Compiled By Dave Schafer Despite widening losses, deteriorating cash flows, and increased difficulty in raising capital, there are still a few e-business sub-sectors that retained or even grew their market value in the last 12 months, according to a new study. The study, "Asia E-Business Economy Stock Market Value Flow," conducted by New York-based Mercer Management Consulting Inc., analyzed the performance of more than 170 e-business organizations in eight major Asian countries, Mercer says. The firm found a fundamental redistribution of value is under way in the 'Net economy, helped along by declines at the majority of organizations within six investigated segments. "Value is rapidly flowing to the few remaining profitable companies," says Raymond Tsang, the Hong Kong-based Mercer principal who led the study. As of April only about half the pure-play e-business companies were profitable in the year 2000, and they controlled over 80% of the sector's market value. Mercer says the study showed capital is still flowing to the marketing consultants, business-to-consumers (B2C) e-commerce organizations, online brokers, and application service providers. Nearly 20 companies in these sectors went public in 2000. But those findings were among the few bright spots in the report. Other key findings:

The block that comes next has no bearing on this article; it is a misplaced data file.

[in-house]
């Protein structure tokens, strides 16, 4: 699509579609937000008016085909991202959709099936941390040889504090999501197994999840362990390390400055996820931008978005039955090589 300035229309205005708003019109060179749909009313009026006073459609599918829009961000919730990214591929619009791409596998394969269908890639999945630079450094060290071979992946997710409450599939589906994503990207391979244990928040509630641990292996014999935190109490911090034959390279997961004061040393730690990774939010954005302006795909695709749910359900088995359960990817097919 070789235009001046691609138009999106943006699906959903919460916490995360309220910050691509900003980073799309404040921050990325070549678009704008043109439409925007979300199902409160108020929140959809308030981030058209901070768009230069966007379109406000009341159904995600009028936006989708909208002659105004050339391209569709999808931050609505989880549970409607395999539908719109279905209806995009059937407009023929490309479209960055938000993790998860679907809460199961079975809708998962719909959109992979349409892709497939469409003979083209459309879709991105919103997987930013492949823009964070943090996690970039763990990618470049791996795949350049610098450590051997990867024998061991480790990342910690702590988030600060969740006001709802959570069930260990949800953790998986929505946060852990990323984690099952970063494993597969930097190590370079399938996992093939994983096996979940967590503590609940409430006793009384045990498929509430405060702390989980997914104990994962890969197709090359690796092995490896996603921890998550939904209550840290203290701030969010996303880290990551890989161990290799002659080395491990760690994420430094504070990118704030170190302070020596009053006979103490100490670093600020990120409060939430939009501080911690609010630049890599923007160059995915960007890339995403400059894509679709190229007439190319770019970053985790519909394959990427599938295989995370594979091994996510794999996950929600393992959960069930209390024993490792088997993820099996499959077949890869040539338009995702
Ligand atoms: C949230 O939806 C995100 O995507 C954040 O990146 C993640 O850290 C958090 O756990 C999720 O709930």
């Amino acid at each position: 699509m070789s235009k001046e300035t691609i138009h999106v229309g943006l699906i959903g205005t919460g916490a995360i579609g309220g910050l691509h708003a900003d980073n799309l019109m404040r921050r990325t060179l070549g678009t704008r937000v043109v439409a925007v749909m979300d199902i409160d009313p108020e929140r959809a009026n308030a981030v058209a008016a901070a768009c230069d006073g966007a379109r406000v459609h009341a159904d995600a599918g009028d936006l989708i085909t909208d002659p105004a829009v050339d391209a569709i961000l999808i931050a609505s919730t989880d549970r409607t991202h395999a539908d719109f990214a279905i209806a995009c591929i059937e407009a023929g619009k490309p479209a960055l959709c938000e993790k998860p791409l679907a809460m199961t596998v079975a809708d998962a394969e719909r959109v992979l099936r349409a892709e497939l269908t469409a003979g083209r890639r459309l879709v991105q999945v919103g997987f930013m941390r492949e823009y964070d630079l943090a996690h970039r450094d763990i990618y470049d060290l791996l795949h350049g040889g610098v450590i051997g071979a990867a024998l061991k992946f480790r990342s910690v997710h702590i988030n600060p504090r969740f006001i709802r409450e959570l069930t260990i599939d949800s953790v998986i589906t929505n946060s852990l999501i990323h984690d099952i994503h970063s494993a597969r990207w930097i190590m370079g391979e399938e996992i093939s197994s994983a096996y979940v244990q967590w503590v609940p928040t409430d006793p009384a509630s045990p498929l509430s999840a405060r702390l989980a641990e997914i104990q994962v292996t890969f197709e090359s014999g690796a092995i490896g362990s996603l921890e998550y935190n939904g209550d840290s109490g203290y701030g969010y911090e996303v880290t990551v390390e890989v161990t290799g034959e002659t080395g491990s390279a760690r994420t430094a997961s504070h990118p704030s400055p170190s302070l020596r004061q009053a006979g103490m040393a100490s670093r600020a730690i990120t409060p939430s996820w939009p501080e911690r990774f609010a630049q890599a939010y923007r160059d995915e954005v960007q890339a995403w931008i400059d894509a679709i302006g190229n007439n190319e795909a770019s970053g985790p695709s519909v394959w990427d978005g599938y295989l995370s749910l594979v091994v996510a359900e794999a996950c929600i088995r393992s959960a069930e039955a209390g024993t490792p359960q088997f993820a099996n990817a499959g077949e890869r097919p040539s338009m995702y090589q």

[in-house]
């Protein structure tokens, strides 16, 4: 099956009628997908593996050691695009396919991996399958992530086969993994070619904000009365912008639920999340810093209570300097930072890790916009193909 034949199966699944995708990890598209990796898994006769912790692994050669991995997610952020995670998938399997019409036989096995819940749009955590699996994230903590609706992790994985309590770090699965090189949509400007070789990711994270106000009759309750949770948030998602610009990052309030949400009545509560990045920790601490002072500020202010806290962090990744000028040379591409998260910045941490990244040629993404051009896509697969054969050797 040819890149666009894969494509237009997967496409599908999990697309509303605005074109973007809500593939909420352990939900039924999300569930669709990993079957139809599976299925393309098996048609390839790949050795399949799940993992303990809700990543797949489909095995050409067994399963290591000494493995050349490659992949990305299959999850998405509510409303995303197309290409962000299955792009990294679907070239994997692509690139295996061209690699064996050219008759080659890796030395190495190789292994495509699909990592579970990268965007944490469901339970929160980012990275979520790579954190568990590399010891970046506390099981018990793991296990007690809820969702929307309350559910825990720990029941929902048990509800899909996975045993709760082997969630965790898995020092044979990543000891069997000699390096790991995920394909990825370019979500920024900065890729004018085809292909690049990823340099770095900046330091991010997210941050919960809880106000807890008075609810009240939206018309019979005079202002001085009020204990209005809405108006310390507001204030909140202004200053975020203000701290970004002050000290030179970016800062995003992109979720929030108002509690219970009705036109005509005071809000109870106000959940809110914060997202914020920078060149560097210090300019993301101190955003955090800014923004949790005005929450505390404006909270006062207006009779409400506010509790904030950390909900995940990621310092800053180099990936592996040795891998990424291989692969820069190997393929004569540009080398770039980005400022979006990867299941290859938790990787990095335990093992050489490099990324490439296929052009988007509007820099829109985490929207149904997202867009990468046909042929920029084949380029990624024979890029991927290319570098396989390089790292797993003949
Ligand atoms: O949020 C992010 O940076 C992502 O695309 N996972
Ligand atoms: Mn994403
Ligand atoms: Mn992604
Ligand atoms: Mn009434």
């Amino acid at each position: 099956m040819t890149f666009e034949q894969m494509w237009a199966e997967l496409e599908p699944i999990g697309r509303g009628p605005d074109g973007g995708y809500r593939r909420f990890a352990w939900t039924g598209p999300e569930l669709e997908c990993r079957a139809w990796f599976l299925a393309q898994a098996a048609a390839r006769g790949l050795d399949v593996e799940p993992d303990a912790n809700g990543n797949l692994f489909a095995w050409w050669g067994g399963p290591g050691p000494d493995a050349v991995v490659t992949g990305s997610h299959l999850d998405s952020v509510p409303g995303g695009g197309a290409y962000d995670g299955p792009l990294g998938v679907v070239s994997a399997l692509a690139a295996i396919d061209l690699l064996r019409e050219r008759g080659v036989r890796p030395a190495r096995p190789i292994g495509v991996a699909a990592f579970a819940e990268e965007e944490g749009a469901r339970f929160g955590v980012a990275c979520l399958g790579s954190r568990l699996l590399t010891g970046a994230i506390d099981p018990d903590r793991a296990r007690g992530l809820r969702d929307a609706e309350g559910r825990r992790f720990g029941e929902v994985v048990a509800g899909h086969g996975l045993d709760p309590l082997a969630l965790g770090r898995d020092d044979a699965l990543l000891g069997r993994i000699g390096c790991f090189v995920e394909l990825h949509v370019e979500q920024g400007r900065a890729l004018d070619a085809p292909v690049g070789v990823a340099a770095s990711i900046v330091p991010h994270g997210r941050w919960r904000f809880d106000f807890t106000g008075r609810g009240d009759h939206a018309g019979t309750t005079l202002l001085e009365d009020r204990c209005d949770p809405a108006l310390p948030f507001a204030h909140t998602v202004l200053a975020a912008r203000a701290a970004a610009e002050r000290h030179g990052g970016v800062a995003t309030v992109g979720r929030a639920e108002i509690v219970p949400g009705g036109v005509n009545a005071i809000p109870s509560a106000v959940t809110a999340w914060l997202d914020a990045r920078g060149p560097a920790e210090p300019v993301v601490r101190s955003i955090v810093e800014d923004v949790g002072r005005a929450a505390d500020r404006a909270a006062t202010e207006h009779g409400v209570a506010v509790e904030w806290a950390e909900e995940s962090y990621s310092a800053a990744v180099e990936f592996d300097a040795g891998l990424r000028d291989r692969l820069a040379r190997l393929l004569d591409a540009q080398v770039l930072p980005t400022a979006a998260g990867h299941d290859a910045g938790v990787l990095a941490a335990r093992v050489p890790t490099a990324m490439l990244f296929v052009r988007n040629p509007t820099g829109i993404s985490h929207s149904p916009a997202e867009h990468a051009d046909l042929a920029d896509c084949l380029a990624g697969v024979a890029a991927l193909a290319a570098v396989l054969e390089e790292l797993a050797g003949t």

- The combined e-business sector market value in Asia fell from its peak at $280 billion in the fourth quarter of 1999 to roughly $60 billion by the end of the first quarter of 2001.
- The study found only 26% of the companies have been able to hold their market value above IPO value. Among all sectors, the software and infrastructure players appear to be the most resilient to the market crash, with 55% and 30% of the companies exceeding their IPO value, respectively. In contrast, less than 10% of the business-to-business (B2B) and the ISP players have been able to hold their IPO value.
- There is widespread evidence of shareholder value destruction, including a 94% loss this year among the ISP companies and more than 80% losses incurred by B2C portals and B2B/2C software companies.